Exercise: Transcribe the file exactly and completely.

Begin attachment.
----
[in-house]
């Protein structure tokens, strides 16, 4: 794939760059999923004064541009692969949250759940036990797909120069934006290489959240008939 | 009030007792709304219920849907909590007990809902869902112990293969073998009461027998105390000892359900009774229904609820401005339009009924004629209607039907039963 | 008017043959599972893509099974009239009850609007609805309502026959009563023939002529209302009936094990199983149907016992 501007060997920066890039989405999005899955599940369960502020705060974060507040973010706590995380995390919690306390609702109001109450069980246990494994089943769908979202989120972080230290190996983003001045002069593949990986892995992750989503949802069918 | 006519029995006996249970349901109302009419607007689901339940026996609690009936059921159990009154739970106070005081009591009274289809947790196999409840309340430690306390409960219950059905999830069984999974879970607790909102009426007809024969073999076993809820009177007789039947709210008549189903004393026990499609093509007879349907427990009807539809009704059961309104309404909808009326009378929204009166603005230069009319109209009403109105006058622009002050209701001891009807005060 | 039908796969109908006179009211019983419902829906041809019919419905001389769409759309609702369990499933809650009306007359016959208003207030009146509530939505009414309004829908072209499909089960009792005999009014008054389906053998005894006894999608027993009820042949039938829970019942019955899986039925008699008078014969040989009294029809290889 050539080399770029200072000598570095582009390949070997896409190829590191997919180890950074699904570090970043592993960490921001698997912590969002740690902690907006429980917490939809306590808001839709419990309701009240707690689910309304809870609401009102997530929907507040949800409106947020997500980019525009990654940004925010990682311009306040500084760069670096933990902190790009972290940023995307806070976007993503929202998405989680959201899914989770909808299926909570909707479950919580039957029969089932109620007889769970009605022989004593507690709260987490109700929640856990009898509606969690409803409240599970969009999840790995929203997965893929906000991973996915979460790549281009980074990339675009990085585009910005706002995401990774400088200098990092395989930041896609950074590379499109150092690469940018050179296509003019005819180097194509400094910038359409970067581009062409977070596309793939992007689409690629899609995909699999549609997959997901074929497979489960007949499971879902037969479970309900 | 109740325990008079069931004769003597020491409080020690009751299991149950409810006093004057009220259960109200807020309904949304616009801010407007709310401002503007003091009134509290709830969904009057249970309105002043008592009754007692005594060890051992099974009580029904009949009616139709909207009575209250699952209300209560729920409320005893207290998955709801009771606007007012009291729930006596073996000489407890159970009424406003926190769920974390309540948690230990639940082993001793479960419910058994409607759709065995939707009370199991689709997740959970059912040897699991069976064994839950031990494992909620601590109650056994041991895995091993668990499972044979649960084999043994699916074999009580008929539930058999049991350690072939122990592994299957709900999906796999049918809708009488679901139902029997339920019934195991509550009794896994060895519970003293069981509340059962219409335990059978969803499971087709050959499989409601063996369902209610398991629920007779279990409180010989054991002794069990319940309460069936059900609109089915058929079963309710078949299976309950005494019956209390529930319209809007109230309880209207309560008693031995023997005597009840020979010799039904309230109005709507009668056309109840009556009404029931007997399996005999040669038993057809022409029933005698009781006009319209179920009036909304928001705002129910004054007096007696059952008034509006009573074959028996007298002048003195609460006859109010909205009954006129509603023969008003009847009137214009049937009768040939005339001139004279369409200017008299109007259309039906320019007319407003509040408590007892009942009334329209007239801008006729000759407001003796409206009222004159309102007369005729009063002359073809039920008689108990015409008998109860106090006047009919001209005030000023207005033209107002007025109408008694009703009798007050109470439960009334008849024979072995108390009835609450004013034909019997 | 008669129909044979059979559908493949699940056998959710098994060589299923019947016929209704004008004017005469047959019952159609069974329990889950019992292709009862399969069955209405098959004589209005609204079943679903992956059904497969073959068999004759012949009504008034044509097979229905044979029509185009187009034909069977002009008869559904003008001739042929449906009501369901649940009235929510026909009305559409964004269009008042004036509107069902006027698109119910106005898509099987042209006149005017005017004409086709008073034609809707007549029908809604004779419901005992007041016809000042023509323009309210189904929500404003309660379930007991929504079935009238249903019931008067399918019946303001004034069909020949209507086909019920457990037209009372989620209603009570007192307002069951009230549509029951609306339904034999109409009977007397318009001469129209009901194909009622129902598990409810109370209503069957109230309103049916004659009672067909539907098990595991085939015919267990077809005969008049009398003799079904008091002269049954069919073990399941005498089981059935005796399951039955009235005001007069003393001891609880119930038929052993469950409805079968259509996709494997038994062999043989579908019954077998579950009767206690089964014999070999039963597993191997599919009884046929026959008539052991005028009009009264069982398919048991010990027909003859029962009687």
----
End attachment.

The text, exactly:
[in-house]
């Protein structure tokens, strides 16, 4: 794939760059999923004064541009692969949250759940036990797909120069934006290489959240008939 | 009030007792709304219920849907909590007990809902869902112990293969073998009461027998105390000892359900009774229904609820401005339009009924004629209607039907039963 | 008017043959599972893509099974009239009850609007609805309502026959009563023939002529209302009936094990199983149907016992 501007060997920066890039989405999005899955599940369960502020705060974060507040973010706590995380995390919690306390609702109001109450069980246990494994089943769908979202989120972080230290190996983003001045002069593949990986892995992750989503949802069918 | 006519029995006996249970349901109302009419607007689901339940026996609690009936059921159990009154739970106070005081009591009274289809947790196999409840309340430690306390409960219950059905999830069984999974879970607790909102009426007809024969073999076993809820009177007789039947709210008549189903004393026990499609093509007879349907427990009807539809009704059961309104309404909808009326009378929204009166603005230069009319109209009403109105006058622009002050209701001891009807005060 | 039908796969109908006179009211019983419902829906041809019919419905001389769409759309609702369990499933809650009306007359016959208003207030009146509530939505009414309004829908072209499909089960009792005999009014008054389906053998005894006894999608027993009820042949039938829970019942019955899986039925008699008078014969040989009294029809290889 050539080399770029200072000598570095582009390949070997896409190829590191997919180890950074699904570090970043592993960490921001698997912590969002740690902690907006429980917490939809306590808001839709419990309701009240707690689910309304809870609401009102997530929907507040949800409106947020997500980019525009990654940004925010990682311009306040500084760069670096933990902190790009972290940023995307806070976007993503929202998405989680959201899914989770909808299926909570909707479950919580039957029969089932109620007889769970009605022989004593507690709260987490109700929640856990009898509606969690409803409240599970969009999840790995929203997965893929906000991973996915979460790549281009980074990339675009990085585009910005706002995401990774400088200098990092395989930041896609950074590379499109150092690469940018050179296509003019005819180097194509400094910038359409970067581009062409977070596309793939992007689409690629899609995909699999549609997959997901074929497979489960007949499971879902037969479970309900 | 109740325990008079069931004769003597020491409080020690009751299991149950409810006093004057009220259960109200807020309904949304616009801010407007709310401002503007003091009134509290709830969904009057249970309105002043008592009754007692005594060890051992099974009580029904009949009616139709909207009575209250699952209300209560729920409320005893207290998955709801009771606007007012009291729930006596073996000489407890159970009424406003926190769920974390309540948690230990639940082993001793479960419910058994409607759709065995939707009370199991689709997740959970059912040897699991069976064994839950031990494992909620601590109650056994041991895995091993668990499972044979649960084999043994699916074999009580008929539930058999049991350690072939122990592994299957709900999906796999049918809708009488679901139902029997339920019934195991509550009794896994060895519970003293069981509340059962219409335990059978969803499971087709050959499989409601063996369902209610398991629920007779279990409180010989054991002794069990319940309460069936059900609109089915058929079963309710078949299976309950005494019956209390529930319209809007109230309880209207309560008693031995023997005597009840020979010799039904309230109005709507009668056309109840009556009404029931007997399996005999040669038993057809022409029933005698009781006009319209179920009036909304928001705002129910004054007096007696059952008034509006009573074959028996007298002048003195609460006859109010909205009954006129509603023969008003009847009137214009049937009768040939005339001139004279369409200017008299109007259309039906320019007319407003509040408590007892009942009334329209007239801008006729000759407001003796409206009222004159309102007369005729009063002359073809039920008689108990015409008998109860106090006047009919001209005030000023207005033209107002007025109408008694009703009798007050109470439960009334008849024979072995108390009835609450004013034909019997 | 008669129909044979059979559908493949699940056998959710098994060589299923019947016929209704004008004017005469047959019952159609069974329990889950019992292709009862399969069955209405098959004589209005609204079943679903992956059904497969073959068999004759012949009504008034044509097979229905044979029509185009187009034909069977002009008869559904003008001739042929449906009501369901649940009235929510026909009305559409964004269009008042004036509107069902006027698109119910106005898509099987042209006149005017005017004409086709008073034609809707007549029908809604004779419901005992007041016809000042023509323009309210189904929500404003309660379930007991929504079935009238249903019931008067399918019946303001004034069909020949209507086909019920457990037209009372989620209603009570007192307002069951009230549509029951609306339904034999109409009977007397318009001469129209009901194909009622129902598990409810109370209503069957109230309103049916004659009672067909539907098990595991085939015919267990077809005969008049009398003799079904008091002269049954069919073990399941005498089981059935005796399951039955009235005001007069003393001891609880119930038929052993469950409805079968259509996709494997038994062999043989579908019954077998579950009767206690089964014999070999039963597993191997599919009884046929026959008539052991005028009009009264069982398919048991010990027909003859029962009687």